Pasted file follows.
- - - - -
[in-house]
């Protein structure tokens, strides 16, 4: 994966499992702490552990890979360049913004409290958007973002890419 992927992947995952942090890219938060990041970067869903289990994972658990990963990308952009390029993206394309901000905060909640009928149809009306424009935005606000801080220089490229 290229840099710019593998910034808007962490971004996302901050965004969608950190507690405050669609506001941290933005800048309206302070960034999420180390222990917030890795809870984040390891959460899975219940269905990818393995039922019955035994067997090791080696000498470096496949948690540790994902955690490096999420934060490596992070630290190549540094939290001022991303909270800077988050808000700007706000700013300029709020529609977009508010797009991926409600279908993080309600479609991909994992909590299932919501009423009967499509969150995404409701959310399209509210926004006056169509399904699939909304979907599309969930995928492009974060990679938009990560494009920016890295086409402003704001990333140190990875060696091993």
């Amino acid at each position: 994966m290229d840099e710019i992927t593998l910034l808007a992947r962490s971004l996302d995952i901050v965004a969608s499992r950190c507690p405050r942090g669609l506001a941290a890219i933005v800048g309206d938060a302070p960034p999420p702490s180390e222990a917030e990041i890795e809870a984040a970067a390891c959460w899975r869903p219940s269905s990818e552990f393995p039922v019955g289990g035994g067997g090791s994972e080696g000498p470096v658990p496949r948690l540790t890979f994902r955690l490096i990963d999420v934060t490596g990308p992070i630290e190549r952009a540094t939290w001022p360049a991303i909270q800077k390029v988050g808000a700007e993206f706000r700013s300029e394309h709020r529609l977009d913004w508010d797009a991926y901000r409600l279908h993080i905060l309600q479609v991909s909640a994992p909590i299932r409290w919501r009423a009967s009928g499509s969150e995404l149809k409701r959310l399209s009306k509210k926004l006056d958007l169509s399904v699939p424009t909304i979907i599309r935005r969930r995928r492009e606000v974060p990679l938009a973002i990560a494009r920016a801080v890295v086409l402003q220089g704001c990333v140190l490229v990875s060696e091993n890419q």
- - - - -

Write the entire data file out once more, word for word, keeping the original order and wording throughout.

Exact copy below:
[in-house]
């Protein structure tokens, strides 16, 4: 994966499992702490552990890979360049913004409290958007973002890419 992927992947995952942090890219938060990041970067869903289990994972658990990963990308952009390029993206394309901000905060909640009928149809009306424009935005606000801080220089490229 290229840099710019593998910034808007962490971004996302901050965004969608950190507690405050669609506001941290933005800048309206302070960034999420180390222990917030890795809870984040390891959460899975219940269905990818393995039922019955035994067997090791080696000498470096496949948690540790994902955690490096999420934060490596992070630290190549540094939290001022991303909270800077988050808000700007706000700013300029709020529609977009508010797009991926409600279908993080309600479609991909994992909590299932919501009423009967499509969150995404409701959310399209509210926004006056169509399904699939909304979907599309969930995928492009974060990679938009990560494009920016890295086409402003704001990333140190990875060696091993």
């Amino acid at each position: 994966m290229d840099e710019i992927t593998l910034l808007a992947r962490s971004l996302d995952i901050v965004a969608s499992r950190c507690p405050r942090g669609l506001a941290a890219i933005v800048g309206d938060a302070p960034p999420p702490s180390e222990a917030e990041i890795e809870a984040a970067a390891c959460w899975r869903p219940s269905s990818e552990f393995p039922v019955g289990g035994g067997g090791s994972e080696g000498p470096v658990p496949r948690l540790t890979f994902r955690l490096i990963d999420v934060t490596g990308p992070i630290e190549r952009a540094t939290w001022p360049a991303i909270q800077k390029v988050g808000a700007e993206f706000r700013s300029e394309h709020r529609l977009d913004w508010d797009a991926y901000r409600l279908h993080i905060l309600q479609v991909s909640a994992p909590i299932r409290w919501r009423a009967s009928g499509s969150e995404l149809k409701r959310l399209s009306k509210k926004l006056d958007l169509s399904v699939p424009t909304i979907i599309r935005r969930r995928r492009e606000v974060p990679l938009a973002i990560a494009r920016a801080v890295v086409l402003q220089g704001c990333v140190l490229v990875s060696e091993n890419q």